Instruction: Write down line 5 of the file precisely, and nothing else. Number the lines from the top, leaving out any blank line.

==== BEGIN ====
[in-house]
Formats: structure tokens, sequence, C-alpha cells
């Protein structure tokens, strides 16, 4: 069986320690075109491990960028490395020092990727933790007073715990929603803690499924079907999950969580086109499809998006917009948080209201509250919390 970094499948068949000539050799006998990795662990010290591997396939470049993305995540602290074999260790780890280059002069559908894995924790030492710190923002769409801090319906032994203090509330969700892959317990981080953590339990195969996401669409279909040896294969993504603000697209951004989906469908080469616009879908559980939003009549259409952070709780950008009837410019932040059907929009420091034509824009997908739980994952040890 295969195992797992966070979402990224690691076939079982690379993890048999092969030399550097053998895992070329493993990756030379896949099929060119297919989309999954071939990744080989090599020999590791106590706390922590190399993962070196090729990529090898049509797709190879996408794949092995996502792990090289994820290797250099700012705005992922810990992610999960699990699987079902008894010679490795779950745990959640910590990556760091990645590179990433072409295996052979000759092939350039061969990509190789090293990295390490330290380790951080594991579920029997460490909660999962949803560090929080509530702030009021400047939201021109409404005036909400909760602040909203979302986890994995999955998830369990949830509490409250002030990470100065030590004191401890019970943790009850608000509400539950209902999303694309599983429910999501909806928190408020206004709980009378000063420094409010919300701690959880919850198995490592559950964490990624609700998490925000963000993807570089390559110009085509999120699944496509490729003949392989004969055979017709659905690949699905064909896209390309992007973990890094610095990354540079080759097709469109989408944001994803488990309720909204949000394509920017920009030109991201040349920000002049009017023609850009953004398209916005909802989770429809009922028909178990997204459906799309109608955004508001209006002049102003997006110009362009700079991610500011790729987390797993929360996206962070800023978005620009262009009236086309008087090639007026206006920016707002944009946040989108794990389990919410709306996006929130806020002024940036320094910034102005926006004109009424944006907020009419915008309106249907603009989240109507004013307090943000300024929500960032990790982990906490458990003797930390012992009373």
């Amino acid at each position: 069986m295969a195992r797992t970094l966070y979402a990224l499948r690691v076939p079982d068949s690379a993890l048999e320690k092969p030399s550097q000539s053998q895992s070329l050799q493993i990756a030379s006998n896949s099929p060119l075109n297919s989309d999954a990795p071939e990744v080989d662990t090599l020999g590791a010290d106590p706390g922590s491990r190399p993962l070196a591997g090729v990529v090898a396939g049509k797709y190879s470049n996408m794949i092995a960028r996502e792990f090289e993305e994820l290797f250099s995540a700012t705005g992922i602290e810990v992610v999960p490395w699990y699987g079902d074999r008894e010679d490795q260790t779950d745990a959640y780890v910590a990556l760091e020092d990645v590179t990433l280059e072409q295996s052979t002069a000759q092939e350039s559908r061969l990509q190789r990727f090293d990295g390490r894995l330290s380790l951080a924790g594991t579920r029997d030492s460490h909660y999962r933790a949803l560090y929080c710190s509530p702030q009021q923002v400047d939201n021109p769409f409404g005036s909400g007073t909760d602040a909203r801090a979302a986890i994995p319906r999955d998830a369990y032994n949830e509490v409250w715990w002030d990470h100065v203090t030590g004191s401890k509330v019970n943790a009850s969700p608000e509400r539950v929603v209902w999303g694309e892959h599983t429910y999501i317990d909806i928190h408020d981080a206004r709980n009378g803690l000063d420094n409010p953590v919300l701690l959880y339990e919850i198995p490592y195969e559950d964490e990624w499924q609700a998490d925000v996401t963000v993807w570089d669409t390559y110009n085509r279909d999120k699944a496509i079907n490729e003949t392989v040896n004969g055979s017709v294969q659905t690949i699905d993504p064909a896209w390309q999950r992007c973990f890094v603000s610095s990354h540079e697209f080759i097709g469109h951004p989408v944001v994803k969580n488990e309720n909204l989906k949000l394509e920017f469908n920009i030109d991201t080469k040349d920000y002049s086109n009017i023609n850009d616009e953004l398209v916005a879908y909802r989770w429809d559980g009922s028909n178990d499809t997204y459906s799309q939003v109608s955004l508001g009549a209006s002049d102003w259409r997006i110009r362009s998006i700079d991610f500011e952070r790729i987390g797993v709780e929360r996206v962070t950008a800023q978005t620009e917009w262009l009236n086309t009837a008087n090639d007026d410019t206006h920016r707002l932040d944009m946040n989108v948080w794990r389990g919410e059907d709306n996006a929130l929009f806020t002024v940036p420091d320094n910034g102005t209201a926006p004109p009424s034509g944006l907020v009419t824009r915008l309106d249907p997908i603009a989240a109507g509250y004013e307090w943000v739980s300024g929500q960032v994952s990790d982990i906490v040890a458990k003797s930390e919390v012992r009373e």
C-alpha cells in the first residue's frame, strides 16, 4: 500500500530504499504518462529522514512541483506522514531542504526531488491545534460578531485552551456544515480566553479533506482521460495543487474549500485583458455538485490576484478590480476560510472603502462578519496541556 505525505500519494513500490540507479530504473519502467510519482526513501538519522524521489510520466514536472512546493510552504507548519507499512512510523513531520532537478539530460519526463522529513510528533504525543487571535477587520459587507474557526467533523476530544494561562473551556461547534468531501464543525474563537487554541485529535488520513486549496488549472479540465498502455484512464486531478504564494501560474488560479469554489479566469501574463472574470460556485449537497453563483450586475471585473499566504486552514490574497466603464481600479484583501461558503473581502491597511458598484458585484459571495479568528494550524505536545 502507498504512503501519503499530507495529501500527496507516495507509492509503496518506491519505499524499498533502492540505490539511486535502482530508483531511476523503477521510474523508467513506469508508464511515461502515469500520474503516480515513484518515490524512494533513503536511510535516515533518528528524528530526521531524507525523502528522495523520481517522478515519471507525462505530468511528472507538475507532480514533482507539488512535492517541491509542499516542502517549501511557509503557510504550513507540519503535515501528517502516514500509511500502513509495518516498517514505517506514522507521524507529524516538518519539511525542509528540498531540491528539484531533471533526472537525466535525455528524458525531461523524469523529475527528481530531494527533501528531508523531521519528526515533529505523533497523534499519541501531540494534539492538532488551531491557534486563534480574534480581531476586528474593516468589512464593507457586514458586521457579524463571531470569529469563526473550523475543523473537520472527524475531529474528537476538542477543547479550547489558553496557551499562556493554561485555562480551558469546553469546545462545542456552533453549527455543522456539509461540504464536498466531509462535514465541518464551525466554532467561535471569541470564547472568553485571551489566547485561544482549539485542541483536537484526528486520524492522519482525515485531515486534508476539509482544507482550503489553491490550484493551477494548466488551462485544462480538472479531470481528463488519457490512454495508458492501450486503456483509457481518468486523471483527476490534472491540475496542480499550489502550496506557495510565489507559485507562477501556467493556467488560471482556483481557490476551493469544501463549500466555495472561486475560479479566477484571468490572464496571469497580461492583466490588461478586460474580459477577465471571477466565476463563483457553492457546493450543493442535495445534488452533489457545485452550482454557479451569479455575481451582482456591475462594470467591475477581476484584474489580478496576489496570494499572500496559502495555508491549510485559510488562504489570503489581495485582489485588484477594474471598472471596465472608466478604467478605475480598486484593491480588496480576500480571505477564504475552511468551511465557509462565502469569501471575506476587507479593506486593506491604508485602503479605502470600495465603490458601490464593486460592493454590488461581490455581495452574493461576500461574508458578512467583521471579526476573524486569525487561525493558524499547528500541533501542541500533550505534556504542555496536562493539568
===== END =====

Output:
C-alpha cells in the first residue's frame, strides 16, 4: 500500500530504499504518462529522514512541483506522514531542504526531488491545534460578531485552551456544515480566553479533506482521460495543487474549500485583458455538485490576484478590480476560510472603502462578519496541556 505525505500519494513500490540507479530504473519502467510519482526513501538519522524521489510520466514536472512546493510552504507548519507499512512510523513531520532537478539530460519526463522529513510528533504525543487571535477587520459587507474557526467533523476530544494561562473551556461547534468531501464543525474563537487554541485529535488520513486549496488549472479540465498502455484512464486531478504564494501560474488560479469554489479566469501574463472574470460556485449537497453563483450586475471585473499566504486552514490574497466603464481600479484583501461558503473581502491597511458598484458585484459571495479568528494550524505536545 502507498504512503501519503499530507495529501500527496507516495507509492509503496518506491519505499524499498533502492540505490539511486535502482530508483531511476523503477521510474523508467513506469508508464511515461502515469500520474503516480515513484518515490524512494533513503536511510535516515533518528528524528530526521531524507525523502528522495523520481517522478515519471507525462505530468511528472507538475507532480514533482507539488512535492517541491509542499516542502517549501511557509503557510504550513507540519503535515501528517502516514500509511500502513509495518516498517514505517506514522507521524507529524516538518519539511525542509528540498531540491528539484531533471533526472537525466535525455528524458525531461523524469523529475527528481530531494527533501528531508523531521519528526515533529505523533497523534499519541501531540494534539492538532488551531491557534486563534480574534480581531476586528474593516468589512464593507457586514458586521457579524463571531470569529469563526473550523475543523473537520472527524475531529474528537476538542477543547479550547489558553496557551499562556493554561485555562480551558469546553469546545462545542456552533453549527455543522456539509461540504464536498466531509462535514465541518464551525466554532467561535471569541470564547472568553485571551489566547485561544482549539485542541483536537484526528486520524492522519482525515485531515486534508476539509482544507482550503489553491490550484493551477494548466488551462485544462480538472479531470481528463488519457490512454495508458492501450486503456483509457481518468486523471483527476490534472491540475496542480499550489502550496506557495510565489507559485507562477501556467493556467488560471482556483481557490476551493469544501463549500466555495472561486475560479479566477484571468490572464496571469497580461492583466490588461478586460474580459477577465471571477466565476463563483457553492457546493450543493442535495445534488452533489457545485452550482454557479451569479455575481451582482456591475462594470467591475477581476484584474489580478496576489496570494499572500496559502495555508491549510485559510488562504489570503489581495485582489485588484477594474471598472471596465472608466478604467478605475480598486484593491480588496480576500480571505477564504475552511468551511465557509462565502469569501471575506476587507479593506486593506491604508485602503479605502470600495465603490458601490464593486460592493454590488461581490455581495452574493461576500461574508458578512467583521471579526476573524486569525487561525493558524499547528500541533501542541500533550505534556504542555496536562493539568